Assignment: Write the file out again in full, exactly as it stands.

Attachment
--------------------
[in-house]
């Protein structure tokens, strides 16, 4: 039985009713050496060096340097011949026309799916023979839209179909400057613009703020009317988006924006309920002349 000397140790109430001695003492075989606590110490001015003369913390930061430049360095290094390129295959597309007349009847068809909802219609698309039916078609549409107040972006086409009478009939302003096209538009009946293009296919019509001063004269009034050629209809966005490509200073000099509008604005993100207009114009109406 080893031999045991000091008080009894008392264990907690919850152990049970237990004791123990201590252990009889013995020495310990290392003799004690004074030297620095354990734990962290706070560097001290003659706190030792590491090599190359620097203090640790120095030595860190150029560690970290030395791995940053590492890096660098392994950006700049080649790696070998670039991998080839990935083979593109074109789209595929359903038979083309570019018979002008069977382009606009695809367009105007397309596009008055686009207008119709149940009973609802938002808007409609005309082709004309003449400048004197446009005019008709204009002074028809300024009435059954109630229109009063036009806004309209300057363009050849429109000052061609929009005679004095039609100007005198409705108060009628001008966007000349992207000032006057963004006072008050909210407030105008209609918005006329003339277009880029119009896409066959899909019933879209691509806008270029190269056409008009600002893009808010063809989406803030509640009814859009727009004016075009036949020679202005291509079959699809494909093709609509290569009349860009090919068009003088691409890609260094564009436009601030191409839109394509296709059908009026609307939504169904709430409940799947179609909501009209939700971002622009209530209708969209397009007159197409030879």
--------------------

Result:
[in-house]
């Protein structure tokens, strides 16, 4: 039985009713050496060096340097011949026309799916023979839209179909400057613009703020009317988006924006309920002349 000397140790109430001695003492075989606590110490001015003369913390930061430049360095290094390129295959597309007349009847068809909802219609698309039916078609549409107040972006086409009478009939302003096209538009009946293009296919019509001063004269009034050629209809966005490509200073000099509008604005993100207009114009109406 080893031999045991000091008080009894008392264990907690919850152990049970237990004791123990201590252990009889013995020495310990290392003799004690004074030297620095354990734990962290706070560097001290003659706190030792590491090599190359620097203090640790120095030595860190150029560690970290030395791995940053590492890096660098392994950006700049080649790696070998670039991998080839990935083979593109074109789209595929359903038979083309570019018979002008069977382009606009695809367009105007397309596009008055686009207008119709149940009973609802938002808007409609005309082709004309003449400048004197446009005019008709204009002074028809300024009435059954109630229109009063036009806004309209300057363009050849429109000052061609929009005679004095039609100007005198409705108060009628001008966007000349992207000032006057963004006072008050909210407030105008209609918005006329003339277009880029119009896409066959899909019933879209691509806008270029190269056409008009600002893009808010063809989406803030509640009814859009727009004016075009036949020679202005291509079959699809494909093709609509290569009349860009090919068009003088691409890609260094564009436009601030191409839109394509296709059908009026609307939504169904709430409940799947179609909501009209939700971002622009209530209708969209397009007159197409030879």